Painting with light…
Many years ago a professional photographer shooting our retail store informed me that one of the key secrets to taking great photos was to “take lots of pictures”. I assumed that meant, with all those, you’d certainly get some good ones. I’ve found that to be true but somewhat dated. He was shooting film at the time and now we take digital (or as I like to call them ones and zeros) that do not have the intense processing time involved with “a lot of pictures”. Well I’ve practiced that religiously and have some wonderfully captured photos of our beautiful USA available for your viewing. The thing he didn’t tell me, and I wish he had, was only keep the good ones. Now I have to sort through all those old photos and delete the not so good ones and duplicates.
Photography has been a personal pleasure for me and as I learn more I enjoy the process and details. If you’ve ever taken a photo and later shared it with someone and didn’t quite get the reaction you suspected only to follow up your share with the comment “I guess you really had to be there“, you’ll know what I mean as I tell you that your eyes and brain process the light from a image viewed and it is different than a camera captures. With the old film, it was difficult to capture that without being a great photographer and film developer. Now with zeros and ones (digital) photography, computerized cameras with screens on them to view as you shoot, and sophisticated software processing, it is much easier.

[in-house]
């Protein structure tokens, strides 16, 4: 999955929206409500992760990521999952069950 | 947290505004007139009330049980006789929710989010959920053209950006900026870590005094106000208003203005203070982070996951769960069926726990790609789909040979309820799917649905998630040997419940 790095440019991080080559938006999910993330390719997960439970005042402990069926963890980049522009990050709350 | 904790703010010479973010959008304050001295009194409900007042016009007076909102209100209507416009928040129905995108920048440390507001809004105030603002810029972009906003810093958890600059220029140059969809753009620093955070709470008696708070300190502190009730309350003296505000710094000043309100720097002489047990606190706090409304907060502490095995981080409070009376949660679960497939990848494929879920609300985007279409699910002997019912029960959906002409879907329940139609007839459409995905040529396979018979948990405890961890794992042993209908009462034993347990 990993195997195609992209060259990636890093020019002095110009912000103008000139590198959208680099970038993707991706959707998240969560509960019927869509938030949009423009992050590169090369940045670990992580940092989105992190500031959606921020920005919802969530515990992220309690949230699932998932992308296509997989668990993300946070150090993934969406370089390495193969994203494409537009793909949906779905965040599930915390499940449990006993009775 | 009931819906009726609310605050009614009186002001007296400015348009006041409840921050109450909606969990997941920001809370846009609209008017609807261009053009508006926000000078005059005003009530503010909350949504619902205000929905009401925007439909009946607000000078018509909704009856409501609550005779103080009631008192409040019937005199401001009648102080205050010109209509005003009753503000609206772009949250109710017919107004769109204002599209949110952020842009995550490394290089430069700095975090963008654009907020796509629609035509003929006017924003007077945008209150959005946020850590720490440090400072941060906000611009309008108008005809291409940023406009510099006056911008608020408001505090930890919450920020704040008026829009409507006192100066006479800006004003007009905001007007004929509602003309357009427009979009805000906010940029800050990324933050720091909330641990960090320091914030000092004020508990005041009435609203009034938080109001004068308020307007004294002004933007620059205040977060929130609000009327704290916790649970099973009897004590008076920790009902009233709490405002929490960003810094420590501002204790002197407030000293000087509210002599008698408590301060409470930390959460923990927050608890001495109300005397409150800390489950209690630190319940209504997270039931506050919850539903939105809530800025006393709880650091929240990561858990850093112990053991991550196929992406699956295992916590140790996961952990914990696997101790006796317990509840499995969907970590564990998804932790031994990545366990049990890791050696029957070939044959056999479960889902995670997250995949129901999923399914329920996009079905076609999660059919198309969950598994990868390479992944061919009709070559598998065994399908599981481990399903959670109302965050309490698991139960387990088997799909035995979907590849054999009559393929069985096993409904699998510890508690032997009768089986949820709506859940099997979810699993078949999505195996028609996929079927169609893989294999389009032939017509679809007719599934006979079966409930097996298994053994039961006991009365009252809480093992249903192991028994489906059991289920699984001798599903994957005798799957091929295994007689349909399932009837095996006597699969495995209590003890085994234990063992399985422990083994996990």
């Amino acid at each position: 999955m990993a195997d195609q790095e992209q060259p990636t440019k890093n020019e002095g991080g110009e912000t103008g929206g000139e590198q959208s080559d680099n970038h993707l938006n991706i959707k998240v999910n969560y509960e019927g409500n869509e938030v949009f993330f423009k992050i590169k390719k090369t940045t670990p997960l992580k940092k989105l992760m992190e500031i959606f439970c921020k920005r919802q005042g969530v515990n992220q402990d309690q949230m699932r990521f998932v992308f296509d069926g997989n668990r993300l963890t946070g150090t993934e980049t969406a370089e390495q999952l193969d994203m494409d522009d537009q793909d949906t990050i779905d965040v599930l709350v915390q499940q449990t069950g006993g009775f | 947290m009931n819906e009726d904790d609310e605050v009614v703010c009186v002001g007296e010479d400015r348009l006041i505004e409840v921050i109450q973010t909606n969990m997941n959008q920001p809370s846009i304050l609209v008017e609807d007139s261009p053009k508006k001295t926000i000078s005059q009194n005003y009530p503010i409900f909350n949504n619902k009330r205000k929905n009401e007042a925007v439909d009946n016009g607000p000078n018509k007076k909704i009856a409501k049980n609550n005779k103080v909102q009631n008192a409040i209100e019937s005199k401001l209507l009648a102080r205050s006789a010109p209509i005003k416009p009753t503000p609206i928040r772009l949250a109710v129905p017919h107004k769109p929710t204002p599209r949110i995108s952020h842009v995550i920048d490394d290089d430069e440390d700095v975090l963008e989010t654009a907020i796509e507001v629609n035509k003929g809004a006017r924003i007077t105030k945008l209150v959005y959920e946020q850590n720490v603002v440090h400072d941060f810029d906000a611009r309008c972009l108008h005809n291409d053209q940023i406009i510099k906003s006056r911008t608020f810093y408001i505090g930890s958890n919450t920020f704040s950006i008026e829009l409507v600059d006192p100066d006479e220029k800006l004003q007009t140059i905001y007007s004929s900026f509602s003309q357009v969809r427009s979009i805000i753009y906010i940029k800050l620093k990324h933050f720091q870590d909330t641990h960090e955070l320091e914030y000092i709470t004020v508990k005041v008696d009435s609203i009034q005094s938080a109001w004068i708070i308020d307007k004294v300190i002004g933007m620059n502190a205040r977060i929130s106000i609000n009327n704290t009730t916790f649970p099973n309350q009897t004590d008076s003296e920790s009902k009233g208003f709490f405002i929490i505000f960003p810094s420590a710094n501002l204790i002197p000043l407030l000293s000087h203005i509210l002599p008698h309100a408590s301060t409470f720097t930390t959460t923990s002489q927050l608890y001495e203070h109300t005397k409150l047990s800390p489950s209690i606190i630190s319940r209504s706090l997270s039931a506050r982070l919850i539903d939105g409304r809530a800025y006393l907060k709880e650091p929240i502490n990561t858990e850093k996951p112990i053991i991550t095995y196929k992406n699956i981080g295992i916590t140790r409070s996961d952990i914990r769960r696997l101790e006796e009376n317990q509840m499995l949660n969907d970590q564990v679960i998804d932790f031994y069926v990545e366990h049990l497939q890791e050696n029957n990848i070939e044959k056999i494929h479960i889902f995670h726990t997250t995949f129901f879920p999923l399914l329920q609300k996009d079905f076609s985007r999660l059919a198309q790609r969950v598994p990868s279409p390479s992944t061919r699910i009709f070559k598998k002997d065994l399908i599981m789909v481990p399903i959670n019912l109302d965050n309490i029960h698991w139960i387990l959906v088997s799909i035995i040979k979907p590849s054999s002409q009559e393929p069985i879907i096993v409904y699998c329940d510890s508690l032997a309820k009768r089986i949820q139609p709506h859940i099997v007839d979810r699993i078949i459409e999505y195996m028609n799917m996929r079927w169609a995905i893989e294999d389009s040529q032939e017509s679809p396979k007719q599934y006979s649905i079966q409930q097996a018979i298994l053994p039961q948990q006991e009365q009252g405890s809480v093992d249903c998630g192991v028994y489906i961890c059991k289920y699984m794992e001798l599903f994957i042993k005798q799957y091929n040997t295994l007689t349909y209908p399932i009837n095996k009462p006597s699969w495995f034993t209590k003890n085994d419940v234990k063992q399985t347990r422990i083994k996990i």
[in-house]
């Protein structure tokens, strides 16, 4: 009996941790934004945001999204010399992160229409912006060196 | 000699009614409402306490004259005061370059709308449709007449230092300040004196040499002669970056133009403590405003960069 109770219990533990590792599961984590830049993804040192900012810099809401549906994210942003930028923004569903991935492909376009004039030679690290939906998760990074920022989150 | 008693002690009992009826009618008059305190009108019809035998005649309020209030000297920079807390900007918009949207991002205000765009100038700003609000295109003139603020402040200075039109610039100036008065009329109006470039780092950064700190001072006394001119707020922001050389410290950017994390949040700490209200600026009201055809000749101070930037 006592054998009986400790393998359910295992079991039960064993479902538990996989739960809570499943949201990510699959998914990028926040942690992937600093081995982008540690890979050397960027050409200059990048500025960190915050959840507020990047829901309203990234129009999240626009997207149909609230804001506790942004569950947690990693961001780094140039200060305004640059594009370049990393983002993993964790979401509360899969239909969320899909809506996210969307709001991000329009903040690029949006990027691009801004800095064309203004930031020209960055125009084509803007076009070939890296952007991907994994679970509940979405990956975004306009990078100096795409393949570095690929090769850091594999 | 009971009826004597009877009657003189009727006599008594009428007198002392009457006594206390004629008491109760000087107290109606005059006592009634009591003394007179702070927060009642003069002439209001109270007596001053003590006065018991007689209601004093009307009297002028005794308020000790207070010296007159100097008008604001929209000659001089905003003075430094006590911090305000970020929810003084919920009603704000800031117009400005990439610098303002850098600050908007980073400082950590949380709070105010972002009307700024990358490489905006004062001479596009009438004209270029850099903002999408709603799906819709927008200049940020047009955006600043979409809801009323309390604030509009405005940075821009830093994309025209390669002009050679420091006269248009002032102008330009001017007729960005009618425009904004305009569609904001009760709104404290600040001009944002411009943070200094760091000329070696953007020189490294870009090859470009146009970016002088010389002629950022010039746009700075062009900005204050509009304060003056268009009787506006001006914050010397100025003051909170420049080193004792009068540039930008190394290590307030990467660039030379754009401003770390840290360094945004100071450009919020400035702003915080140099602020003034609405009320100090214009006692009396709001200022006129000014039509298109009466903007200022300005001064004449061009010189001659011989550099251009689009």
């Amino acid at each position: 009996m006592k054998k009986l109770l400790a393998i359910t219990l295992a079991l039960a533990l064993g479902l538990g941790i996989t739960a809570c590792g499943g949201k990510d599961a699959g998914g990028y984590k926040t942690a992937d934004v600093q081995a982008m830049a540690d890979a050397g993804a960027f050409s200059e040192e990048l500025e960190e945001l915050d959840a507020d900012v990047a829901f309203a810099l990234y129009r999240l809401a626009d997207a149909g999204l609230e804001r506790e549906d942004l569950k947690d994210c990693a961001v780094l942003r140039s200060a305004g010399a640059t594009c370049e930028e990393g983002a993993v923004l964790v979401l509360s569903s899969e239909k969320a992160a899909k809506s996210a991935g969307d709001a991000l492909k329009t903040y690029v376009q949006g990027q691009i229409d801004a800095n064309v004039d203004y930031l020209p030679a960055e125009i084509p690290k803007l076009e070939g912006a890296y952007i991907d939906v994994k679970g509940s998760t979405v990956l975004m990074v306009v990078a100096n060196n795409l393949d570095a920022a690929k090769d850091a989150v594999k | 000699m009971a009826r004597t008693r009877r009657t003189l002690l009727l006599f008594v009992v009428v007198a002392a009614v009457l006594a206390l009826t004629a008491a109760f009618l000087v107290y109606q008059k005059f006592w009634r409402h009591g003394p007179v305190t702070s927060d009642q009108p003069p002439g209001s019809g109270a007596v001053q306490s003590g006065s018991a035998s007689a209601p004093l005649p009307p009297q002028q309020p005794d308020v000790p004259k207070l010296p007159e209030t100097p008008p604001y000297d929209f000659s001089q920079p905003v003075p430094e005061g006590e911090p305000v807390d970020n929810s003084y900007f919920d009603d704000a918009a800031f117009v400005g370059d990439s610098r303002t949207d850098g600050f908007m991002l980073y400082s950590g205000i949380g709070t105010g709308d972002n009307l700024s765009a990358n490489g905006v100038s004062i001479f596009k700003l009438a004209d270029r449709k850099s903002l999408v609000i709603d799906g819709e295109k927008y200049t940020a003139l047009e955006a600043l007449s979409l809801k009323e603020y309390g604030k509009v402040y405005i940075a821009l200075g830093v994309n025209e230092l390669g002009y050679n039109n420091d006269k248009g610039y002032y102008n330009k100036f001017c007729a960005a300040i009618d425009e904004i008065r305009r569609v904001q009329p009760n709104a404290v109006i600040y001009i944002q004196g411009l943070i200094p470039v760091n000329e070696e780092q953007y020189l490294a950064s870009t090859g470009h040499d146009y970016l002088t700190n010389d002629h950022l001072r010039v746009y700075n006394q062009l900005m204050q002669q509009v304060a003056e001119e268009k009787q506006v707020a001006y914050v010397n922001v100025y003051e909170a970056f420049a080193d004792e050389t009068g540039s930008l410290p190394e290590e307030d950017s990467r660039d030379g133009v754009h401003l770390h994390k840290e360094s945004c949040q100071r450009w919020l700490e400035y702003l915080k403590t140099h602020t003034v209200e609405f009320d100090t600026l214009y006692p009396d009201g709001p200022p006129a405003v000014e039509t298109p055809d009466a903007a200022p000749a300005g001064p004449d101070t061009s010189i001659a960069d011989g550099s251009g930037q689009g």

This drone photo was taken of Pecan Plantation orchard on a beautiful day when I thought the color bright and alive.
I guess you had to be there because it looked better to me then so…
The last thing is to get rid of the fisheye lens distortion
Not yet perfect but better. I’ve always wished I could create art and so admire the painter that takes a view (perhaps even a photo) and paints what he sees to canvas. Now with software like Adobe’s Photoshop and Lightroom, we can take the camera’s raw data it collects from the light passing through the lens in the short time it is open. Then highlight the things my “eyes to the brain” data saw. I enjoy the results and love to share them. Some are surprises, others are efforts to tune the parameters of the shot (how much light comes through the lens and for how long) to recreate the image. As with the painter, the photographer can transform the image into an artful representation. One great definition of what is done with photography is painting with light and I love what it says.
but in the mean time:
Here are some favorite pictures to view until we get the site more complete and can share some Galleries.